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Emotions, Media Effects on

Werner Wirth

Subject Psychology
Communication Studies » Communication Reception and Effects

Key-Topics emotion

DOI: 10.1111/b.9781405131995.2008.x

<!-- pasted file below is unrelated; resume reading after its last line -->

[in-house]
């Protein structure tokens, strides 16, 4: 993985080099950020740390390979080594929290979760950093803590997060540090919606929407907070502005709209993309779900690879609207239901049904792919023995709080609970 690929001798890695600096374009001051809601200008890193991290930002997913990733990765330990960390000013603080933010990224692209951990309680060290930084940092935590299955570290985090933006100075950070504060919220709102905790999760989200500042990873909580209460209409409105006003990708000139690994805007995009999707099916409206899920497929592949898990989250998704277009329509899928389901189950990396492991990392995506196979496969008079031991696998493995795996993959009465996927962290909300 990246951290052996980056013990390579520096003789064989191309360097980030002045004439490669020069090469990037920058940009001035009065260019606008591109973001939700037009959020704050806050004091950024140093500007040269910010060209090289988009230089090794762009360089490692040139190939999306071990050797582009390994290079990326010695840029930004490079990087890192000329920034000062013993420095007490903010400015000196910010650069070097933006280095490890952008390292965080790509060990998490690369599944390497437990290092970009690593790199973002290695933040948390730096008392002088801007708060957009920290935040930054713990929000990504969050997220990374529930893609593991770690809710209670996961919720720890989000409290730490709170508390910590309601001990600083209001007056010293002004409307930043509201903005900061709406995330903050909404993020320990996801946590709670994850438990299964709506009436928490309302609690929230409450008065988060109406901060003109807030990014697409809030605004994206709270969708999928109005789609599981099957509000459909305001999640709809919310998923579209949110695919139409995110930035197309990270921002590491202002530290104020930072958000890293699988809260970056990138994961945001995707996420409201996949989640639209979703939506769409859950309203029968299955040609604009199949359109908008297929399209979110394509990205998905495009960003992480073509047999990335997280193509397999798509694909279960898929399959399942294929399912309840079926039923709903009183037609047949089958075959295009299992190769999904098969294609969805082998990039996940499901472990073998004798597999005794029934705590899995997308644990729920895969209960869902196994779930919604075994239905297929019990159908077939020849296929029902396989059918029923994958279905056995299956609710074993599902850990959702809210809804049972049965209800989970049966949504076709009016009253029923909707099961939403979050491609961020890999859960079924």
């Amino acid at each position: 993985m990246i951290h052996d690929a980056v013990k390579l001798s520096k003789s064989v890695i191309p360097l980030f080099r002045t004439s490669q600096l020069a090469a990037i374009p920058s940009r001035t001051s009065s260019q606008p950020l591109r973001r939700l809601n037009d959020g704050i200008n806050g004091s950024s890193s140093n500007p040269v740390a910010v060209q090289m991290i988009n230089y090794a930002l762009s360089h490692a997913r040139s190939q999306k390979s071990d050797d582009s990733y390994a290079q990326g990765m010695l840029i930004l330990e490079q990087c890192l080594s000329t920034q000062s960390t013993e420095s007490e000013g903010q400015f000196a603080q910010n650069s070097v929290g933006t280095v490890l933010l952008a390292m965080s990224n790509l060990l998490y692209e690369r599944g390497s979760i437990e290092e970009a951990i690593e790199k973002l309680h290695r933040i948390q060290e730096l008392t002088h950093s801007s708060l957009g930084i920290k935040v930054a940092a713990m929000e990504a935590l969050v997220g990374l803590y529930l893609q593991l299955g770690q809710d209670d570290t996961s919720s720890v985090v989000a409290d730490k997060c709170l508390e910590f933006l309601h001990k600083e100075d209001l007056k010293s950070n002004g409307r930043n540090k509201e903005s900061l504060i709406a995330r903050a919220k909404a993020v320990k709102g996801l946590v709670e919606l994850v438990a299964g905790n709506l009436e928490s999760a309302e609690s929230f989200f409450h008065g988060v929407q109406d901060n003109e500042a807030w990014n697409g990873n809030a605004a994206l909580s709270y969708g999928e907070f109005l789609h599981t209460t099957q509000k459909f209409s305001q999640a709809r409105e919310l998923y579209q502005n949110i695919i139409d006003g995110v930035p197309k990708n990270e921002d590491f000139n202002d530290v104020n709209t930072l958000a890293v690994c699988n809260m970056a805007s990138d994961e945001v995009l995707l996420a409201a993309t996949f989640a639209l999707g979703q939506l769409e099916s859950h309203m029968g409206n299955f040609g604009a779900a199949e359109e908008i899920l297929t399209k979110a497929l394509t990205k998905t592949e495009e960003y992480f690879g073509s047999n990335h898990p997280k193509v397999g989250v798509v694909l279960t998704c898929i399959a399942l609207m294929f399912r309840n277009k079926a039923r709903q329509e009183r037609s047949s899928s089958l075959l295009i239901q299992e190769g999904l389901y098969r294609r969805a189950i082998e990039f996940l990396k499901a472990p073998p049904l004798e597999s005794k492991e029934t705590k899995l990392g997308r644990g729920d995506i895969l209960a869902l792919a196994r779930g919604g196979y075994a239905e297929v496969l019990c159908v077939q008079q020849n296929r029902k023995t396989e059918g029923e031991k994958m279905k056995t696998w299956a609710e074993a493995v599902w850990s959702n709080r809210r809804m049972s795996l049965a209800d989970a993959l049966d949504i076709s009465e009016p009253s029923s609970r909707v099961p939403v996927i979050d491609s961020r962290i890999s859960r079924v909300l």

Emotions are commonly understood as a complex of interactive entities encompassing subjective and objective factors and consisting of affective, cognitive, conative, and physiological components. The affective component includes the subjective experience of situations, which is connected to feelings of arousal (→  Excitation and Arousal ), pleasure, or dissatisfaction (→  emotion ). The cognitive component refers to how situations relevant to emotions are perceived and evaluated (→  Cognition ). The conative component is related to expressive behavior, including facial and vocal expression and gestures (→  Facial Expressions ; Gestures and Kinesics ; Paralanguage ). Also, emotions embed action tendencies such as approach (e.g., anger) or avoidance (e.g., anxiety; →  Appraisal Theory ). Finally, the physiological component encompasses peripheral reactions of the body that are mediated by the autonomous nervous system (physiological arousal). Studies on media and emotion usually follow one of two research logics. They focus either on effects on arousal and valence of emotions (dimensional view) or they explore the effects on discrete emotions such as anxiety, fear, anger, or aggressiveness (discrete emotion approach). There is no doubt that media are capable of inducing emotions during the communicative phase – and there is a growing body of research dealing with the conditions ... log in or subscribe to read full text

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